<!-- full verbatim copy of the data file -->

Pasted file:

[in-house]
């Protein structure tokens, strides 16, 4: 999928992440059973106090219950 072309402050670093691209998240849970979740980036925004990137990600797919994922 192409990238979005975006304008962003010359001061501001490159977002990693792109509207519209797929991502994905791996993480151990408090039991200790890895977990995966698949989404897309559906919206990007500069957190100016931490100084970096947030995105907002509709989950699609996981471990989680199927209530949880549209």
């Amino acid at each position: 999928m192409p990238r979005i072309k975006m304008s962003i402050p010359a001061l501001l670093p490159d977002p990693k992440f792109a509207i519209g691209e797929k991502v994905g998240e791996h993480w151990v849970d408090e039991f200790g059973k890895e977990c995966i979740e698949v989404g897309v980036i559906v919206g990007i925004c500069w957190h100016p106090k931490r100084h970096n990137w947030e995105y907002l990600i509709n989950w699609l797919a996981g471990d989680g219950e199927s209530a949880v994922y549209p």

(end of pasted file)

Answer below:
[in-house]
């Protein structure tokens, strides 16, 4: 999928992440059973106090219950 072309402050670093691209998240849970979740980036925004990137990600797919994922 192409990238979005975006304008962003010359001061501001490159977002990693792109509207519209797929991502994905791996993480151990408090039991200790890895977990995966698949989404897309559906919206990007500069957190100016931490100084970096947030995105907002509709989950699609996981471990989680199927209530949880549209």
């Amino acid at each position: 999928m192409p990238r979005i072309k975006m304008s962003i402050p010359a001061l501001l670093p490159d977002p990693k992440f792109a509207i519209g691209e797929k991502v994905g998240e791996h993480w151990v849970d408090e039991f200790g059973k890895e977990c995966i979740e698949v989404g897309v980036i559906v919206g990007i925004c500069w957190h100016p106090k931490r100084h970096n990137w947030e995105y907002l990600i509709n989950w699609l797919a996981g471990d989680g219950e199927s209530a949880v994922y549209p």